Archive | About RSS feed for this section

Street life

26 Aug

One of the goals of this project is to encourage street life, and it’s something I feel very strongly about but which often gets overlooked in posts about headwinds and cows. So I will dedicate a post to just that – why I love street food and want to see more people out on the streets in their towns and cities.

Riding the ferry in Istanbul is the setting of one of the best “meals” possible, anywhere in the world:

On a glorious spring day, buy a simit (a sort of crunchy sesame bagel) and a packet of cream cheese from one of the dozen vendors yelling “Simiiiiiit!!! Buyurun!!” outside the ferry dock. Once on the ferry, choose a seat outside – my favorite is along the side, on the benches where you can put your feet up on the side of the boat, just feet from the water splashing up in the wake. Then, buy a glass of tea, served in real glass glasses, with a spoon and a lump of sugar. There is really no better way to experience Istanbul than eating a simit and drinking a glass of tea surrounded by others crossing the Bosporus for myriad other purposes.

Eating outside is the first essential part of my love for street life and street food. The best meals are often summer feasts at a restaurant with a beautiful terrace on a busy pedestrian street, but they are also just as often picnics in the park with nothing more than a watermelon and a good hunk of cheese. Simply being outside during a meal makes me feel like I am experiencing my environment completely. More important , however, is the inexplicable joy I find in eating outside — when the trees and fireflies and passing neighbors and friends are invited to partake in the feast of the senses.

Then there’s the element of those passing neighbors and friends. I’m riding my bike through the Midwest right now, and I’m meeting so many amazing people. Without these new friends and acquaintances – even the fleeting ones who question my destination or purpose in the parking lot of the library or gas station – I would most certainly have given up by now. It is for these people that I battle the headwinds and creep painfully up the hills, because my goals are always to inspire curiosity and communion with our environments. And by “environment” I don’t mean the trees and rivers and smog-filled air, although that’s a part of it. I also mean the human and built environments; who are our neighbors? How can they support us, challenge us, make us laugh? What are these streets and buildings that we live in? What stories have they seen, what events will they stage, what actions do they encourage, and what character do they lend to our communities?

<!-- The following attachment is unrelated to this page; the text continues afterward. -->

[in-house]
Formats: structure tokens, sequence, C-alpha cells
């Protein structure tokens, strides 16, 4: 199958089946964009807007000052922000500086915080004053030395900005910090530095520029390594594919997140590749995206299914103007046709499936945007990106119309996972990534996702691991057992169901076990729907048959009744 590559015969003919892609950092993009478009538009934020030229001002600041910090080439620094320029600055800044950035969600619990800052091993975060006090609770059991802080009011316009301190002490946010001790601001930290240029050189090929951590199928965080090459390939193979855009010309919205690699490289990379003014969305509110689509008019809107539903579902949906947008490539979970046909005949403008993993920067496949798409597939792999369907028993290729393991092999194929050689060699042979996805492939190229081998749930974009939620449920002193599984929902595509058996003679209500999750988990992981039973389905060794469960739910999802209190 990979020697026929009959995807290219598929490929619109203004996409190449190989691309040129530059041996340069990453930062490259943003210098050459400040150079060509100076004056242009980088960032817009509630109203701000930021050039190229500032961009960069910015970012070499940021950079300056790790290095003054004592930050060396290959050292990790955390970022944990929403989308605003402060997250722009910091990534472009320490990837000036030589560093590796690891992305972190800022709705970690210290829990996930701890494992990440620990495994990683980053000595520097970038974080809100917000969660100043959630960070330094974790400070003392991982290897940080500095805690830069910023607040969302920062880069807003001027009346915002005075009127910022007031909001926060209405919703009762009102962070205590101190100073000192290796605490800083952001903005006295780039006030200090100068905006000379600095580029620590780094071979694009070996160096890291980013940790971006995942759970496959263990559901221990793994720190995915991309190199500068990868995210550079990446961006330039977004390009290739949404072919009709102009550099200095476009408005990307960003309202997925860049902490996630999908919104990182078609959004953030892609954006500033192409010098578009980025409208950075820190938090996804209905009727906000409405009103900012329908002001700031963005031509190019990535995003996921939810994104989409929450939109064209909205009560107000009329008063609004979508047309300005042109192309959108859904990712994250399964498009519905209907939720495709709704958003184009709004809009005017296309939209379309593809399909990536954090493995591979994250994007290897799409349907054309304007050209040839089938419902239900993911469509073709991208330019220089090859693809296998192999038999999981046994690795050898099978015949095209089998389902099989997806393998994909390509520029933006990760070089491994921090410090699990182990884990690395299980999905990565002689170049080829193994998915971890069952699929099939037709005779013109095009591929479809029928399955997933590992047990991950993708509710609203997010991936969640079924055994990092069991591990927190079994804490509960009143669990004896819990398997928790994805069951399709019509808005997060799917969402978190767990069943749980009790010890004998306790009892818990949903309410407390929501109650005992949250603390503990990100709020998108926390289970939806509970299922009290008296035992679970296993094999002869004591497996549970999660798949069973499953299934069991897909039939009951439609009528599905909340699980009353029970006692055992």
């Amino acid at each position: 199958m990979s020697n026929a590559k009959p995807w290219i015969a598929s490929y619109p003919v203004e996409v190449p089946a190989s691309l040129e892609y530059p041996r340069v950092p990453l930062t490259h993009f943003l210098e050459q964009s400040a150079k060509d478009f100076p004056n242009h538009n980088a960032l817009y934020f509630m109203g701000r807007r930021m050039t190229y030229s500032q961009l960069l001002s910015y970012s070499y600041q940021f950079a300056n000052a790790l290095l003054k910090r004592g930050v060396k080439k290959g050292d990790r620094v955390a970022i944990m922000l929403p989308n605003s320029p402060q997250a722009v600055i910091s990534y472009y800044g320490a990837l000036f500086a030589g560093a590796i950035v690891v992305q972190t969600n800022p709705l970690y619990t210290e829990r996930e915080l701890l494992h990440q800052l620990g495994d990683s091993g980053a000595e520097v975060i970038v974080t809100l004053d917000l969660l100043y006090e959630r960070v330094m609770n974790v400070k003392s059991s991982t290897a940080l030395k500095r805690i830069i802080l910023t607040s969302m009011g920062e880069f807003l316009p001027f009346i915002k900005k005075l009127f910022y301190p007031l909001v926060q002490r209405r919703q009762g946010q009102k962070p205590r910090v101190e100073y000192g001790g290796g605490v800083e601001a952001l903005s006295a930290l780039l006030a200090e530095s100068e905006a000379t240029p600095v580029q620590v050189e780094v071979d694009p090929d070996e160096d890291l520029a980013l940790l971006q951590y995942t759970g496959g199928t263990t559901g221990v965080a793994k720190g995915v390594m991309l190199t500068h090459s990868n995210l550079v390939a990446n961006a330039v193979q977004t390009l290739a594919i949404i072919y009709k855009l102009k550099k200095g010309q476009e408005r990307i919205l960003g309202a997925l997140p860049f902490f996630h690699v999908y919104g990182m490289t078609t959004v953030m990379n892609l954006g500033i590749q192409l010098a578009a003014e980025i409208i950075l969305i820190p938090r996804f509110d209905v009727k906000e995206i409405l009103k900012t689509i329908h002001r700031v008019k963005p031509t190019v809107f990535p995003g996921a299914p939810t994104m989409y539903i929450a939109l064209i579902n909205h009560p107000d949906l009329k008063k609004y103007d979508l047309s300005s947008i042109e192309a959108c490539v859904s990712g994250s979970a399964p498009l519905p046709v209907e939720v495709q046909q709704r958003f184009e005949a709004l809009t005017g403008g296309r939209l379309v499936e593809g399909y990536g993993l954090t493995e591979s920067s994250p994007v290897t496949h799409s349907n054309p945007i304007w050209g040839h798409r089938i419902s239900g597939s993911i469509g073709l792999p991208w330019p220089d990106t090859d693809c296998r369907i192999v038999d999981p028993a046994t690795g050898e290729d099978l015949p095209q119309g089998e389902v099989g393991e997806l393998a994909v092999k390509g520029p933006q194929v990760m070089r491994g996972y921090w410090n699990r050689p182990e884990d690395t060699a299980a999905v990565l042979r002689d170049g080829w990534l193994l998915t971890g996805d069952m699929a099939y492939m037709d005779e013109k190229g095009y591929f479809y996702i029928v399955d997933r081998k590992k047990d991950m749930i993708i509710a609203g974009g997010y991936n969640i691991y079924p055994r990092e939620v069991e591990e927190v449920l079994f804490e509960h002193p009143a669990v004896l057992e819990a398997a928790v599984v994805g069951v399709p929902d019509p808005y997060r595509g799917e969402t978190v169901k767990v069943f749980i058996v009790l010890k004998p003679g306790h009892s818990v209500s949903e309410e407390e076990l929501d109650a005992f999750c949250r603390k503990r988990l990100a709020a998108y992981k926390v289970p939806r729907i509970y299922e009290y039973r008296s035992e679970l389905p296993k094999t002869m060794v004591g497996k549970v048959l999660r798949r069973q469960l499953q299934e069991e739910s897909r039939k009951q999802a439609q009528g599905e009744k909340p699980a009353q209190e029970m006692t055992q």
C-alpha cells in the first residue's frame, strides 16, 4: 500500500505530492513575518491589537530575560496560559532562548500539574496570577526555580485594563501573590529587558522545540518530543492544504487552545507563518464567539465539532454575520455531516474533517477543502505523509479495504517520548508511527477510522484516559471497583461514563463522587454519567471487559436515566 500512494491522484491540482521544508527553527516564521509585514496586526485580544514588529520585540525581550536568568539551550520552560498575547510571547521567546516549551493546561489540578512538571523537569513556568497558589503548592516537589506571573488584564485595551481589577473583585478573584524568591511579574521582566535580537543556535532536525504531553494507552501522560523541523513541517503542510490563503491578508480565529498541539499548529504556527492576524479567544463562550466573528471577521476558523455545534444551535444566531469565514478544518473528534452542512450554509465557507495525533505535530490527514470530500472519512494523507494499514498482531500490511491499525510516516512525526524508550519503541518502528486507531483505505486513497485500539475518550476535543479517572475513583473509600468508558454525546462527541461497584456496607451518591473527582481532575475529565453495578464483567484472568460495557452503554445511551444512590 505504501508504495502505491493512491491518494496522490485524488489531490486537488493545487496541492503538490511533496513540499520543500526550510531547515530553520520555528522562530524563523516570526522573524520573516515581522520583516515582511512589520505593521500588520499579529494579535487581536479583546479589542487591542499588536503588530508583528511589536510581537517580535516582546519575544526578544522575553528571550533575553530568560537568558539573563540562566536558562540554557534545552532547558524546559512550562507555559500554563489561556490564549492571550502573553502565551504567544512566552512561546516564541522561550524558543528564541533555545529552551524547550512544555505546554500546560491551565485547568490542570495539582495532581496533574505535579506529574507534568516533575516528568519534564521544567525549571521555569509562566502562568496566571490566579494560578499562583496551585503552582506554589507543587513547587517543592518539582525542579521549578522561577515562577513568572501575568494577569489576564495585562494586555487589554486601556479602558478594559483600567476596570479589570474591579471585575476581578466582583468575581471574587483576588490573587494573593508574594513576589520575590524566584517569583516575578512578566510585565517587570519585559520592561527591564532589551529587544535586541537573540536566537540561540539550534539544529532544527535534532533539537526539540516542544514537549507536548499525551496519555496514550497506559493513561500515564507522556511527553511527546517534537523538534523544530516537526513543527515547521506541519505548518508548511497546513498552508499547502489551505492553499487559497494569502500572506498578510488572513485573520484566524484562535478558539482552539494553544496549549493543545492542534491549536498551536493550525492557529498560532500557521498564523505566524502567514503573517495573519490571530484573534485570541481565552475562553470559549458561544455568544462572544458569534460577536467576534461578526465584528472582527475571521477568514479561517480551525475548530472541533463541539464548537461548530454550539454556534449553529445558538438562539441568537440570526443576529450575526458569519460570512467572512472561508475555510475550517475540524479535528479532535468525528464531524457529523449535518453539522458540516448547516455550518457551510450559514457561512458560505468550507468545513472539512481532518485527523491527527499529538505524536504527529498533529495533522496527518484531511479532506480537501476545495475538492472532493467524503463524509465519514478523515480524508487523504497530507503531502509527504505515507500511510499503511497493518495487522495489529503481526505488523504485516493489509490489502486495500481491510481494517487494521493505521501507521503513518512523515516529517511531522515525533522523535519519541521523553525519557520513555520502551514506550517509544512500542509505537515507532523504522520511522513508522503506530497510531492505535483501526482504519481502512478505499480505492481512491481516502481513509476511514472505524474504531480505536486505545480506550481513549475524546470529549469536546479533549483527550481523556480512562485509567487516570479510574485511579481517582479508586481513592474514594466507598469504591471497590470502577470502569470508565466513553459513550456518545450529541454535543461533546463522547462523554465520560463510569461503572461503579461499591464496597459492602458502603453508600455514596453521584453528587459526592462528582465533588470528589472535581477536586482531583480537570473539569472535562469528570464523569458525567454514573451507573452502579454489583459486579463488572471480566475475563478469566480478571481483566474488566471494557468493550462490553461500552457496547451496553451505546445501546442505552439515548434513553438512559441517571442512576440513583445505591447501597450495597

Without populating these environments, and engaging others in them, we can never truly know the answers to these questions.

Holly Whyte wrote in The Social Life of Small Urban Spaces, “If you want to seed a place with activity, put out food…Food attracts people who attract more people.” And this is why I am so passionate about the Yogurt Pedaler inspiring street life; because bringing people together on the street, over food, is the best way to inspire new encounters with neighbors and visitors, to discover new uses for our built environment, new ways for cities to create spaces that nurture the people and businesses and homes that communities so need in order to survive and flourish.

We all recognize the spaces we love in our towns – they’re not parking lots, or tiny sidewalks next to busy roads, or dirty alleyways. Perhaps they’re tree-lined residential streets where children play on sidewalks and neighbors mingle on front porches. Or busy urban plazas where businessmen and tourists eat lunch, and perhaps there’s a concert in the evening. They’re neighborhoods where friends meet at the local coffeeshop, ramble down the street to the park, or up the block to the bookstore, and can buy their groceries or visit the post office along the way. They’re places where people feel safe, because they are familiar with the landscape, because there are other people around, and because there are spaces to do the things we like best. And doesn’t everyone love to eat?

Chambana press!!

25 Aug

Thanks guys!

I met two great yogurt fans outside of the post office in Champaign, and I just got a link to their blog, where they posted a freecrappyportrait of me. Check it out!

Also, one of my hosts Kelly is a writer for the Champaign-Urbana independent online newspaper, Smile Politely, and he wrote a great piece about the Yogurt Pedaler.
Check it out here.
Thanks, Smile Politely, Kelly and Emily, and all the folks at the Bike Project.

A celebration and an appeal to readers

25 Aug